And just as his heart started to fill with worry that he had chosen the wrong path did it happen.
I hear a sound!
There were traces of a struggle about.
Baldo rode more swiftly than wind through the trees.
There they are!
In an open clearing Baldo spotted a the corpses of a dozen or so beasts and a motionless soldier on the ground.
There was another soldier there, protecting Princess Eidra behind his back, and covered in blood was he, plunging the sword in his hand into an enemy directly before him.
It was a zeyu-ceeba4 that had turned into a kaejel.
It was often said that beasts would turn into kaejel upon basking in the ghastly aura of gyelganos, but Baldo knew not of the legitimacy of those claims.
There were many knights who had witnessed such gyelganos, but Baldo was not among them.
It was without doubt, however, that kaejel originated from common beasts.
Upon transforming would their body grow a size larger, and their temperament would turn crazed and fierce.
Their strength would become immense, and their flesh would inexplicably harden.
Even a creature so weak as a rabbit would upon becoming a kaejel turn into a force to be reckoned with.
The eyes of kaejel glowed red.
When one appeared would be the beasts around them be struck with a fit of madness as well.
They would often appear from Jhan Dessa Roh with a group of beasts in tow.
It was the sworn duty of House Telsia to keep their advances at bay.
Baldo was thankful to Heidra for the blade he was given.
A zeyu-ceeba was a formidable foe, even had it not turned into a kaejel.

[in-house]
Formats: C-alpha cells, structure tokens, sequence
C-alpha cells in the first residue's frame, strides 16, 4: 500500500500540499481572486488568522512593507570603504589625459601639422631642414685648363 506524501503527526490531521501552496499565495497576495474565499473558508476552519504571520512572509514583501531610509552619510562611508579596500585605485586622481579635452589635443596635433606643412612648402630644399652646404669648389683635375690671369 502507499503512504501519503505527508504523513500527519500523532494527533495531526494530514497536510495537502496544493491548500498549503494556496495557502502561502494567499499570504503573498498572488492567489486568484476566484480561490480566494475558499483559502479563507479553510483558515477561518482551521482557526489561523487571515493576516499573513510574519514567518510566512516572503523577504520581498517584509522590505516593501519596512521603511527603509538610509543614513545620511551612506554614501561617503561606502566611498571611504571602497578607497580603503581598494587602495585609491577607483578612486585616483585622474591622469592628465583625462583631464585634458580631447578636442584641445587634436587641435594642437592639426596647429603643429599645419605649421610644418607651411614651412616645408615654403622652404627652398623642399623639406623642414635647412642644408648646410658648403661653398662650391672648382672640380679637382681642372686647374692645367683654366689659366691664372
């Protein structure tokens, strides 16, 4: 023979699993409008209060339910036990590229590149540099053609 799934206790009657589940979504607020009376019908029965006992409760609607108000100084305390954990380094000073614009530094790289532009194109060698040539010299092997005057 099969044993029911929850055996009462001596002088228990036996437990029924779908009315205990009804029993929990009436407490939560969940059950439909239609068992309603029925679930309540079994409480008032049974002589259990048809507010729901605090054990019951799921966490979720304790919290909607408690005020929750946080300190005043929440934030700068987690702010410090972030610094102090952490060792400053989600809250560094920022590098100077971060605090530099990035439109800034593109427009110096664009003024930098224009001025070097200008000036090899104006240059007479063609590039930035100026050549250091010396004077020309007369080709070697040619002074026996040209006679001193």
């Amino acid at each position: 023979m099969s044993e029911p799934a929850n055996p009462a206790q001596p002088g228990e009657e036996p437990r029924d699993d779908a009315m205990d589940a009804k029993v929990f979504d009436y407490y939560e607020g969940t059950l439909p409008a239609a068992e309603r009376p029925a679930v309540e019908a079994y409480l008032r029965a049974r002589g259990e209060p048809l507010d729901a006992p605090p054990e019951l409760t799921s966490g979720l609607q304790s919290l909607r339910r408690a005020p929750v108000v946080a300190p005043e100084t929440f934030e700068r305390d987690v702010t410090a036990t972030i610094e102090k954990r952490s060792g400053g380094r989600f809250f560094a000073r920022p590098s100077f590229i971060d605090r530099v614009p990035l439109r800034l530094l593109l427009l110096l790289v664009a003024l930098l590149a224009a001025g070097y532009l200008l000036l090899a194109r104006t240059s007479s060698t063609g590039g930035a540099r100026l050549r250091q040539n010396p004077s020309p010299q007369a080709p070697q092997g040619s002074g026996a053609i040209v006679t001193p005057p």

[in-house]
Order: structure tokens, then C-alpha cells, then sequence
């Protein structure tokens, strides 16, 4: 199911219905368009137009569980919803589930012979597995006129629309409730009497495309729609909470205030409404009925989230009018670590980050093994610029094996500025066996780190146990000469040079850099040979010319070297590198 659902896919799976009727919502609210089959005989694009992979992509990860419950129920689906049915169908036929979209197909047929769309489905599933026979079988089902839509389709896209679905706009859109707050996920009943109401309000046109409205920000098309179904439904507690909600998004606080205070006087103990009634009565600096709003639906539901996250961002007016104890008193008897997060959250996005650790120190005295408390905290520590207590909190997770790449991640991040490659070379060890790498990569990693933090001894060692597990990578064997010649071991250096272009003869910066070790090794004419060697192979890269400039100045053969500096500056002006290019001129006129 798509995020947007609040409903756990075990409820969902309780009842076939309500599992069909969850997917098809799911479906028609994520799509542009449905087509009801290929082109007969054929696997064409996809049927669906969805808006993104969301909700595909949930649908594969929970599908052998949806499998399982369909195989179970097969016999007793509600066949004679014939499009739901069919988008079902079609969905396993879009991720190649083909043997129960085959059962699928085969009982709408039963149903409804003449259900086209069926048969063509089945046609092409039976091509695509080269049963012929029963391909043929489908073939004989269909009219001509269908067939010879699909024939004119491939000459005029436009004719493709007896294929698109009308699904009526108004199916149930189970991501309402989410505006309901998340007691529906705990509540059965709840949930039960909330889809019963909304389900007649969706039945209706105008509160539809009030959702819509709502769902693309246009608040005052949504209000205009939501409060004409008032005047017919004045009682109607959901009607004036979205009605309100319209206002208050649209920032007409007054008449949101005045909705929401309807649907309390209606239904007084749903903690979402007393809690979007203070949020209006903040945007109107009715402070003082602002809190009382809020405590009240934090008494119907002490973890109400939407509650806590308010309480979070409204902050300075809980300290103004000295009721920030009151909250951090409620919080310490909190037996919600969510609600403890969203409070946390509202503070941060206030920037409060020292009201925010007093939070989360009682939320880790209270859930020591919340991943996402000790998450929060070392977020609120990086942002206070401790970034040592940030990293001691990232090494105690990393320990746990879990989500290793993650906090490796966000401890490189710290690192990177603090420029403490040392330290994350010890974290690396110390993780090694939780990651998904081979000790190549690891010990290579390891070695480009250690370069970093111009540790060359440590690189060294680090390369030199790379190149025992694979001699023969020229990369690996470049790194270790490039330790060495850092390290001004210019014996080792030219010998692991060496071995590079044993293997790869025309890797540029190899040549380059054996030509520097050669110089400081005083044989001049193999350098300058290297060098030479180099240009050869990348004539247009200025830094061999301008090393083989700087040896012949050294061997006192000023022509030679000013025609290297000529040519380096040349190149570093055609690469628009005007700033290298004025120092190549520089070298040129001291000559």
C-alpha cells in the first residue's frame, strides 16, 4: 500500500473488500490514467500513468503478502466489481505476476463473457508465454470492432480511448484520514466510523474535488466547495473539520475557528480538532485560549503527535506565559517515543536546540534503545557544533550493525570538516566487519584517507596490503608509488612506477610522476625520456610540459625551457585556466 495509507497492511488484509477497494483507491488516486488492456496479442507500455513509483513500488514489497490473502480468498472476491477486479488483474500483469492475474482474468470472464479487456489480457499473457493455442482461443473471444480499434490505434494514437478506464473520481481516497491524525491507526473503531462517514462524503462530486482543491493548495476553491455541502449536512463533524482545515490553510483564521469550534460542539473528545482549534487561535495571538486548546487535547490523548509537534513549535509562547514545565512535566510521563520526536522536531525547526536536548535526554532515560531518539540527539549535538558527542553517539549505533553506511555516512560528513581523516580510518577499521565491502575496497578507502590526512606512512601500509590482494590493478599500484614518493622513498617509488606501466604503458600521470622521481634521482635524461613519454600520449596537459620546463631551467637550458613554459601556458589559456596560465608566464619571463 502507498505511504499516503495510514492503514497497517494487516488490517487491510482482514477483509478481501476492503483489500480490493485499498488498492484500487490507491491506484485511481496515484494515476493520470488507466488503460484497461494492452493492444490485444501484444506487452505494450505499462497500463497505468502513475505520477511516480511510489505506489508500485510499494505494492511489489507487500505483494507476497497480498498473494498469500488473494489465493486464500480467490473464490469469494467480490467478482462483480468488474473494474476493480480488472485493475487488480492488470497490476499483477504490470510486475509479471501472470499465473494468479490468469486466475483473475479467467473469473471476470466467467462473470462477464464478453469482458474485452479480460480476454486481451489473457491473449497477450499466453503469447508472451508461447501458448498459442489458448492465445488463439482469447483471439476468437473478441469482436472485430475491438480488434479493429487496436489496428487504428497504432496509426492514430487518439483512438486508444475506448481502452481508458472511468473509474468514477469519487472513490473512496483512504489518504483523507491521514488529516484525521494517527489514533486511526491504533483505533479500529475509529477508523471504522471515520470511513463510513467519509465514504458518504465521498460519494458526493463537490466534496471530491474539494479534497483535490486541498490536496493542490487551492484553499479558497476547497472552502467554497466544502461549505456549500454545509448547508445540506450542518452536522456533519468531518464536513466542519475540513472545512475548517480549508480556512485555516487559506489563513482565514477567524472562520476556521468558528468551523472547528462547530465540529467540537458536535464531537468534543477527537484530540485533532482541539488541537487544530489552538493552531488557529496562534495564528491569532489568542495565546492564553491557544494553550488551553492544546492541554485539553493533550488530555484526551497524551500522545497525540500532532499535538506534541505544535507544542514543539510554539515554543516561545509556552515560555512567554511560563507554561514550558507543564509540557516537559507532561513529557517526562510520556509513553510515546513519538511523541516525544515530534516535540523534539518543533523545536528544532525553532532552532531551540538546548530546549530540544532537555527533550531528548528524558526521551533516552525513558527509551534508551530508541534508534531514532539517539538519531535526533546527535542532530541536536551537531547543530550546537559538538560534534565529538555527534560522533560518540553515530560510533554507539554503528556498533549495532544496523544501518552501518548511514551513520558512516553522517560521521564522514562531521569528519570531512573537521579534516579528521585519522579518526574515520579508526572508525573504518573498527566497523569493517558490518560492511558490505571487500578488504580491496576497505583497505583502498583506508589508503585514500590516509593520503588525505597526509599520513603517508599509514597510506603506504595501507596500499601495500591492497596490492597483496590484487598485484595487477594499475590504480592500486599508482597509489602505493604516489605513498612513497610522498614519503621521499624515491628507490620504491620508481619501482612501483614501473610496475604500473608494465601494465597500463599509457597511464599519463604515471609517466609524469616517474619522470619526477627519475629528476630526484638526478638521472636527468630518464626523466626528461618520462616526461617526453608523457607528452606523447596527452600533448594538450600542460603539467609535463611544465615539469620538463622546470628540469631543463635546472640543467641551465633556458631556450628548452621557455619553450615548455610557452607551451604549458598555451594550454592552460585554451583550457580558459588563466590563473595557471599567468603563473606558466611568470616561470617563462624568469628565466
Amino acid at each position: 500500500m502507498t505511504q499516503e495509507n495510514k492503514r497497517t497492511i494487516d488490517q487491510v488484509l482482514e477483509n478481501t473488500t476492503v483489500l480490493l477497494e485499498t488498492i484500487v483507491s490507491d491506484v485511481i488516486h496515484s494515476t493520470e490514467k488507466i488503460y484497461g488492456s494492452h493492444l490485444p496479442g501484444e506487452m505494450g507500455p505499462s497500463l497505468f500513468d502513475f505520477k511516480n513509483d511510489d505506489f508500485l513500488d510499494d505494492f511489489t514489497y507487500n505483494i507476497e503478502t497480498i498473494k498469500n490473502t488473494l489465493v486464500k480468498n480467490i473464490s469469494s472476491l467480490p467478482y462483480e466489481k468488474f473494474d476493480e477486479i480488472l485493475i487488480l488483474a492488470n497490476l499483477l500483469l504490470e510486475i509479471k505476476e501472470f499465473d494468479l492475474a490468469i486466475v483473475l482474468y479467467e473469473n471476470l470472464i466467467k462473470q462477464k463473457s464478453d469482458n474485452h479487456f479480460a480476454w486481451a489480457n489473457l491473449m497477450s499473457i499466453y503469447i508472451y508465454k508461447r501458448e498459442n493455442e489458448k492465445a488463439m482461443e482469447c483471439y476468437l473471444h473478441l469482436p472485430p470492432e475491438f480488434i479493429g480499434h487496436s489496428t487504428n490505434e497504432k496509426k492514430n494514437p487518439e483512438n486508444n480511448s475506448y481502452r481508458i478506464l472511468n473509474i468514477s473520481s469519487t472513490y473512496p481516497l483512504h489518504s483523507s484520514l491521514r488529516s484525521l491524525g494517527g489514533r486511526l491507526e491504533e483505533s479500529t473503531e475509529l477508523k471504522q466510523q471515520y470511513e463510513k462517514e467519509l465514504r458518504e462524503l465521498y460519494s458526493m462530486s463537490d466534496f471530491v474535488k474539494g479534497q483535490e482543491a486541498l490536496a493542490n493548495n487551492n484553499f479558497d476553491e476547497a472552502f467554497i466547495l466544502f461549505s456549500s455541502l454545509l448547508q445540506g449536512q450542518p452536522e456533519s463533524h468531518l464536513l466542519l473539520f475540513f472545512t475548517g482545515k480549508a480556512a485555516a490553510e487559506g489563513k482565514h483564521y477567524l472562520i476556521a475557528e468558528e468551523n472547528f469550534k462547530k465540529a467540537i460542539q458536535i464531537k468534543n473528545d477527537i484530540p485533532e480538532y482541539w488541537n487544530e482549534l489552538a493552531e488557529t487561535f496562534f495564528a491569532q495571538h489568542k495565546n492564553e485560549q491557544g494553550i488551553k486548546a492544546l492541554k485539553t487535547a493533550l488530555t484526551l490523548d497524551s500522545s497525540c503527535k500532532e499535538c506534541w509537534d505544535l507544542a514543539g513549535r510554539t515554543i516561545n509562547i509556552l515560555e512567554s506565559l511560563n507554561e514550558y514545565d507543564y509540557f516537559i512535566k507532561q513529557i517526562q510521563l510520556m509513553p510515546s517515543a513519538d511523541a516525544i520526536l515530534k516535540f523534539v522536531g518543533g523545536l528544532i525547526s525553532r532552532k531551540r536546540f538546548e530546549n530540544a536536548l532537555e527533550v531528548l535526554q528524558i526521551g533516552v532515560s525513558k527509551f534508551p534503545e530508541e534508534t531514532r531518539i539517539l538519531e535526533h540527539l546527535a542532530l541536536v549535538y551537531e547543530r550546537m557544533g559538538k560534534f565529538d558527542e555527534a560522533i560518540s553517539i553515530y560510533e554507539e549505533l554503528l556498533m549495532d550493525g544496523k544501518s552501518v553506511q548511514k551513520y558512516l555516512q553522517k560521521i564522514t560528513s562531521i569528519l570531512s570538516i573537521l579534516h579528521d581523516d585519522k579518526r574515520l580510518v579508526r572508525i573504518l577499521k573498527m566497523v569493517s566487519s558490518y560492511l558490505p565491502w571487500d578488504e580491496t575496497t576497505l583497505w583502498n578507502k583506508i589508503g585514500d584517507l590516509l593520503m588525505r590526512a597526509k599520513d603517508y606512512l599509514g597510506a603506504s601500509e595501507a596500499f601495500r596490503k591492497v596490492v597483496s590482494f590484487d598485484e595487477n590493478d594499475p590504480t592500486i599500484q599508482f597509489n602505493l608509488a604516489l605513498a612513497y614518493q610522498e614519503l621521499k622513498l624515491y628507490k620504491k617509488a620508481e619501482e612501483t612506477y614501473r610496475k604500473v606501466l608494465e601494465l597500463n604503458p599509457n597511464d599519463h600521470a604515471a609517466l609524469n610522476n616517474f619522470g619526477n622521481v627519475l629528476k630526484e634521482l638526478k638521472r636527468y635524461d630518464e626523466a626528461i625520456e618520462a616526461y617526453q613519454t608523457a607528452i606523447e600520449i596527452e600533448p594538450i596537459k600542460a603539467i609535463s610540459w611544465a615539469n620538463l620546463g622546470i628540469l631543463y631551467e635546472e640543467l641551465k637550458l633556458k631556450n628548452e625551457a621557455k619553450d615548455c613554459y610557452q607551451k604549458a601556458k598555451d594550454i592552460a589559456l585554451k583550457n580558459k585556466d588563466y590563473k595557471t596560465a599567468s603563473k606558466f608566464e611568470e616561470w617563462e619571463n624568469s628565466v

It was about as tall as a fully-grown man.
Its long arms, however, possessed far greater strength.
Its claws were long and hardened.
It was uncannily nimble, and its hide was inconceivably tough.
It would be a great feat for a common weapon to injure a monster like that.
Elgwordra5 were blades forged for the sole purpose of felling these creatures.
There was a special material mixed into the metal, it was said.
Only the blade of an elgwordra was able to tear through the skin, flesh, and bones of kaejel.
So expensive were they that one could buy a castle with their worth, so House Telsia had but one in their possession.
The zeyu-ceeba was likely drawn by the smell of blood and arrived only moments ago.
Were this not the case, the soldier would have long since perished.
Knowing that an ally was near, a faint smile formed on the soldier’s lips as he cast a glance at Baldo.
It was then that the kaejel pounced toward the two, possibly noticing the small opening.
Baldo drew his sword without stopping his horse and barreled into the kaejel with full momentum.
Right before the soldier and Eidra was the kaejel blown away to the side.
So too was Baldo launched from the horse, and together with the kaejel did they fly into the thicket.
The elgwordra was pierced into the kaejel’s heart.
However, the kaejel’s claws also stabbed into Baldo’s back.
It was at a place unprotected by armor, thus did the claws dig deeply into his body.
As he glared into the eyes of the monster before him, Baldo continued to press the blade ever more.
Blood sprayed from the kaejel’s body, dying his armor a deep red.
It opened its maw and tried to rip apart Baldo’s face with its sharps fangs.
Baldo moved his head to the right at that very moment, and instead did the kaejel’s jaw sink into Baldo’s left shoulder.
It easily tore through the hardened leather of his shoulder guard, and its fangs tried to tear his shoulder from his body.
Yet Baldo merely continued to drive the blade deeper.
Suddenly, the strength drained from the kaejel’s body.
The red in its eyes did fade.
The monster finally died and fell to the ground.
When he turned around, Eidra flew into his chest, sobbing tears that she no longer held back.
Baldo brought his arms around her without a word.
Ignoring the blood staining her clothes, Eidra continued to hold him tight, her tears never ceasing.
It was fortunate the two solders had been brought back from the brink of death.